Clandestino Lofts

Breeding and working thief pouters in Australia.


An example of the type of pouter we fly these days. Valenciana x Gaditano

I wrote this article for the ANPA newsletter in February 2010

The Working Thief Pouter


Gary Williams



 All pouter breeds are believed to be descended from pigeons taken to Spain sometime after 711AD by the invading Moors. The birds have since been developed into the various breeds of pouters we know today. Originally used for bringing home birds from other fanciers lofts for food the pure breeds are now predominantly show birds.


Recent History:

However, a fascinating sport has developed during the last 2 centuries that requires a pigeon that can fly well, has a high sex drive, but also have a great sense of self-preservation to prevent it from being trapped into a strange loft. The sport has its origins in Spain but soon spread through Europe and into Great Britain. Each area developed its own type of Working Thief Pouter by crossing available Pouters with homer types to improve the ranging ability and homing instinct of the birds. In Spain the Valenciano was created, in Holland it was the Dutch Tilduiven and in Great Britain the Horseman Pouter. Spanish immigrants to South America took their birds ensuring the spread of the sport throughout Latin America.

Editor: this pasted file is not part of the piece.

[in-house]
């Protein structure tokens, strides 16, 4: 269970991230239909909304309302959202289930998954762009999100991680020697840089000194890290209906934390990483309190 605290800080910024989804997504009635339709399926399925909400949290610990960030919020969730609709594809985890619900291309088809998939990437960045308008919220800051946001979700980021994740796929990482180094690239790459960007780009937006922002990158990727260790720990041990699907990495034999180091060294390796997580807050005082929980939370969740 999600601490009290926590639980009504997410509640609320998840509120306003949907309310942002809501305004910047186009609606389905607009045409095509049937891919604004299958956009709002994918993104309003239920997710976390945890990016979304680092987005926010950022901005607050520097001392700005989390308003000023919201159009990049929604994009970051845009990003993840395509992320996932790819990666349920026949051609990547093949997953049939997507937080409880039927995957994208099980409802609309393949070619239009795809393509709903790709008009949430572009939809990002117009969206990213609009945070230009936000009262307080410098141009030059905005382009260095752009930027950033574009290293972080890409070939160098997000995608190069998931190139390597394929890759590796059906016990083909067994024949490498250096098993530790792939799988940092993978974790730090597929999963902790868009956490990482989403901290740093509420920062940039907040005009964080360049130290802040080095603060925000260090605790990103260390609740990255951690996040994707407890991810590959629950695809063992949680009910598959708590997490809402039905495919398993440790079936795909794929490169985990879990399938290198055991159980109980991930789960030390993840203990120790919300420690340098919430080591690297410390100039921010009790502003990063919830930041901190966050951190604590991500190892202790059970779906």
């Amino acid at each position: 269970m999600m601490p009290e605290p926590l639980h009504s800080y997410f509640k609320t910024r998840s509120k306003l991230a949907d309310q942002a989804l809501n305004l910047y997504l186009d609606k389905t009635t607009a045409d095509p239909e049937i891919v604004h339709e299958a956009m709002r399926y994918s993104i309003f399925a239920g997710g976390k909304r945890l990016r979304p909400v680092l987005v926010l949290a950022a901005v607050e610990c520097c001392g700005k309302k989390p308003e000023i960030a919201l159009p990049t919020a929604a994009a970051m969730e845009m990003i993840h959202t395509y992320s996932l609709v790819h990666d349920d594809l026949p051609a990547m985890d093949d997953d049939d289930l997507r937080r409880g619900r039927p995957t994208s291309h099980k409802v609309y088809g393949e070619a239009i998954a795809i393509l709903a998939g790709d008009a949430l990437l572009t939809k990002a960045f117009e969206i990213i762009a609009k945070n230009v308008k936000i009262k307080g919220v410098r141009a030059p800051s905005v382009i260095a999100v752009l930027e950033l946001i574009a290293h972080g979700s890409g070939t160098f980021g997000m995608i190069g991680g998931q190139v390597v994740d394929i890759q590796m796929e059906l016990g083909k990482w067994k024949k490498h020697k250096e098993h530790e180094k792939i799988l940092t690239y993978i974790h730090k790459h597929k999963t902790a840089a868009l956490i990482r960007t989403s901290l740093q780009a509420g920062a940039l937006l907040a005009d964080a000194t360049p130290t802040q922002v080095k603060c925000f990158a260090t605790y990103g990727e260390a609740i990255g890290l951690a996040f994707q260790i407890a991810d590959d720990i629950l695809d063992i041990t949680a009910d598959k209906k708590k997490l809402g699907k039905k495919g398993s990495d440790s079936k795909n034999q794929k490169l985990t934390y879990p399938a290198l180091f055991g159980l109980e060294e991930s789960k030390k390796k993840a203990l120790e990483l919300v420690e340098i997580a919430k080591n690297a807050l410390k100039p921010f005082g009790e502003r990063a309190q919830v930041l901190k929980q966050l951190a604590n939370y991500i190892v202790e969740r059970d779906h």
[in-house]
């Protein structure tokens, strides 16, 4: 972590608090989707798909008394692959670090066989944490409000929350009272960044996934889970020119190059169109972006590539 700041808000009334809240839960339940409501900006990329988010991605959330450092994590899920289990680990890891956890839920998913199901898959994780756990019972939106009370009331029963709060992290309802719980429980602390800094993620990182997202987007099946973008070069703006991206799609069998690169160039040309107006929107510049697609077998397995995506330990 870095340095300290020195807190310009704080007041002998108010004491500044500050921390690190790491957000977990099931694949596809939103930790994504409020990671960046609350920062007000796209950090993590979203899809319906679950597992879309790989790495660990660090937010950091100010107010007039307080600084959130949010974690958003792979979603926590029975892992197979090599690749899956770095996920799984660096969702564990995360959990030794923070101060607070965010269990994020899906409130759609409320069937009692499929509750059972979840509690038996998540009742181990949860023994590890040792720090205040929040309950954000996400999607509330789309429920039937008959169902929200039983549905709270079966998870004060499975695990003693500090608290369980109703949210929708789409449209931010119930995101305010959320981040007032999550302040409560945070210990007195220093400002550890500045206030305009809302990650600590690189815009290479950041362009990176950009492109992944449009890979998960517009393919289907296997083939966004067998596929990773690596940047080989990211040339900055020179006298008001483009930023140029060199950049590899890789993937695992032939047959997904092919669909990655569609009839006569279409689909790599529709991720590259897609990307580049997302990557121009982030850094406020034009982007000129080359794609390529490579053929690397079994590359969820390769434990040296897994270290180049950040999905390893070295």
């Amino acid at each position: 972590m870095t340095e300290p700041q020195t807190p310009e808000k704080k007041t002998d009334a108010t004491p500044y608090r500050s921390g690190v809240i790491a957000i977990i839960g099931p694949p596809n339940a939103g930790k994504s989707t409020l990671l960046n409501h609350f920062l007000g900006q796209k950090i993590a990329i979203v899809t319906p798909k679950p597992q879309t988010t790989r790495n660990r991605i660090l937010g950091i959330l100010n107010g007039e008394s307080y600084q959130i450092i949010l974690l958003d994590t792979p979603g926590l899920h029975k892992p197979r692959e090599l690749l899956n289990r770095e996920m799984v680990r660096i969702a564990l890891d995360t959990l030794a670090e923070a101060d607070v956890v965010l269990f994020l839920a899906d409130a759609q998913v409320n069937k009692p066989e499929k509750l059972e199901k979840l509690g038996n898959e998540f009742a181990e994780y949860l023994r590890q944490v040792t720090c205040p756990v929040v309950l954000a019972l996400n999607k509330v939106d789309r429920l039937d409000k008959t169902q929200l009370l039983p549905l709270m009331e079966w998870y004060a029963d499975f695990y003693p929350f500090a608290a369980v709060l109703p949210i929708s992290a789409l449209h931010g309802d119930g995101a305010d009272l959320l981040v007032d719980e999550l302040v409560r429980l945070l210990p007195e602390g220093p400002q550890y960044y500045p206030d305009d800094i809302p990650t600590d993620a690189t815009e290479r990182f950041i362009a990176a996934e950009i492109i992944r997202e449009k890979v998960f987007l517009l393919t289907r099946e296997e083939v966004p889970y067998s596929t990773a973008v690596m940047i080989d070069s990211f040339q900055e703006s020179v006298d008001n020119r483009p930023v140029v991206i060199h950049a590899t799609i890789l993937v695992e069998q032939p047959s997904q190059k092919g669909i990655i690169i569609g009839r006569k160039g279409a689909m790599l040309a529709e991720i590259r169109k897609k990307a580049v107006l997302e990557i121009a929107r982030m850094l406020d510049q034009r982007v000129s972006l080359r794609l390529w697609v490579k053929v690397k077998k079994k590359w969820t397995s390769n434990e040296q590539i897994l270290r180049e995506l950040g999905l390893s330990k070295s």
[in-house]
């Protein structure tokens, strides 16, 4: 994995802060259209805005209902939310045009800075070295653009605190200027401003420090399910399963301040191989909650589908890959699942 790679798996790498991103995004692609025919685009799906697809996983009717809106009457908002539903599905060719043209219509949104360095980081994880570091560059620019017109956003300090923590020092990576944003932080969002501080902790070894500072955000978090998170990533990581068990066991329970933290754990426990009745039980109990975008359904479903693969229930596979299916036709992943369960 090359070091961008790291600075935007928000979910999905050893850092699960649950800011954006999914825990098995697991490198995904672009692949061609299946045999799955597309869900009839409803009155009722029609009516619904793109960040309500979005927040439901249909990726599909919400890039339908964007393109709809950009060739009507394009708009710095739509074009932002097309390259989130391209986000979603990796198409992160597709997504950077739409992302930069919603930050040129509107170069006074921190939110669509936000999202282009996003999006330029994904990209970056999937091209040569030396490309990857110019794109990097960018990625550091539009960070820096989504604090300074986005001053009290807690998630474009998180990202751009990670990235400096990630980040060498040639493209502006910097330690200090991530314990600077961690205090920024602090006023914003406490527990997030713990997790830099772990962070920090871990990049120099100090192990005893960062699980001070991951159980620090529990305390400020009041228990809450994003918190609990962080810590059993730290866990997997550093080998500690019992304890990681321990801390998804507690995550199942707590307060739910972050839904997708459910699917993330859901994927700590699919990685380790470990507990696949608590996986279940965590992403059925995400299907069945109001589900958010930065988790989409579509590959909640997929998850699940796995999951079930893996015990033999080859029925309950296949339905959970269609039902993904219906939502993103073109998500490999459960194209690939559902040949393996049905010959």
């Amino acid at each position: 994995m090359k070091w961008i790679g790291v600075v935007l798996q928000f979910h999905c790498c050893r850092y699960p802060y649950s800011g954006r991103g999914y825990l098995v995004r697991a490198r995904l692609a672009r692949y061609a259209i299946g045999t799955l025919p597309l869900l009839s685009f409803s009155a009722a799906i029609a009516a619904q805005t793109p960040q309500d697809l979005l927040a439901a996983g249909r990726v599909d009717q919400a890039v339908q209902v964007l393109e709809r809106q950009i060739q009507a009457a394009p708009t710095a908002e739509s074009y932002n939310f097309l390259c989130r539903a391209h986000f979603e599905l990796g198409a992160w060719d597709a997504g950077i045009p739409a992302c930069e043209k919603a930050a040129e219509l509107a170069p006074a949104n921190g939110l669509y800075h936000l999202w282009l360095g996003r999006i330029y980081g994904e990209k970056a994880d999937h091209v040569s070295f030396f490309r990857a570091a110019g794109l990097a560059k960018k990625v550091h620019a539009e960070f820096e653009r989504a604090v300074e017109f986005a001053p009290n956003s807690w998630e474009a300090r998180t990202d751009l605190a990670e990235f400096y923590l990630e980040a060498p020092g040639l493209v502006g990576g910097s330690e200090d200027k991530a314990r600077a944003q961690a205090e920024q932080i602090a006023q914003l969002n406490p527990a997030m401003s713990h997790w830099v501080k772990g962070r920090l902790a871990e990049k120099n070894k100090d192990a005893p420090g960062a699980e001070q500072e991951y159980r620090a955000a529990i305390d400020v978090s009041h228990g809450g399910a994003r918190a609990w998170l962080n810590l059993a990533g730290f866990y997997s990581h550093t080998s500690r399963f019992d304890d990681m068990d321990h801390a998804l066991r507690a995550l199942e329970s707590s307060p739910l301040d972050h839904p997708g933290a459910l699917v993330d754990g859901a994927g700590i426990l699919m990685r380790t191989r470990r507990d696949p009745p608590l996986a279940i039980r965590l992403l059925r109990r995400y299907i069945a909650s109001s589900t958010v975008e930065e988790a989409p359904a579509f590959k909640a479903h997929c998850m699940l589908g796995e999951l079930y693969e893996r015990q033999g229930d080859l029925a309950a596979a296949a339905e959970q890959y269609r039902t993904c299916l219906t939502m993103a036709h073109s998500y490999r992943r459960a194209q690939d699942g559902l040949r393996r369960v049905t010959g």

The sport of flying Working Thief Pouters is still very popular in Spain ( despite Franco banning it in favour of the Suelta sport using Picas ), in Den Hauge in Holland and in Scotland and border districts of Great Britain. It is also very popular in Argentina, Cuba and other Latin American countries as well as in the USA, in particular those states with high Latino populations like Florida and California.


The Sport:

Although differing slightly from country to country or indeed from one back yard to the next the principles are the same the world over. The cocks and hens are kept in individual boxes out of site of other pigeons. They are individually released with the intention of ranging in search of a mate and then returning home with new mate in tow. Each bird, be it cock or hen requires a high sex drive and a natural instinct of self preservation to avoid being captured in a strange loft. If your birds have those attributes then you will catch more that you lose.


The Working Thief Pouter:

The birds differ throughout the world being mainly cross breeds designed with the sport in mind and not for exhibition. The Working Thief Pouters differ from their show counterparts in that looks are second to ability. Crosses of the various Spanish breeds or Horseman Pouters ( most of which now have a high proportion of Spanish blood unlike their show counterparts ) Dutch Valenciana’s, Holle Croppers, and even a touch of homer blood to increase the ranging and homing ability, may make up the Thief Pouters. 


The Working Thief Pouter in Australia: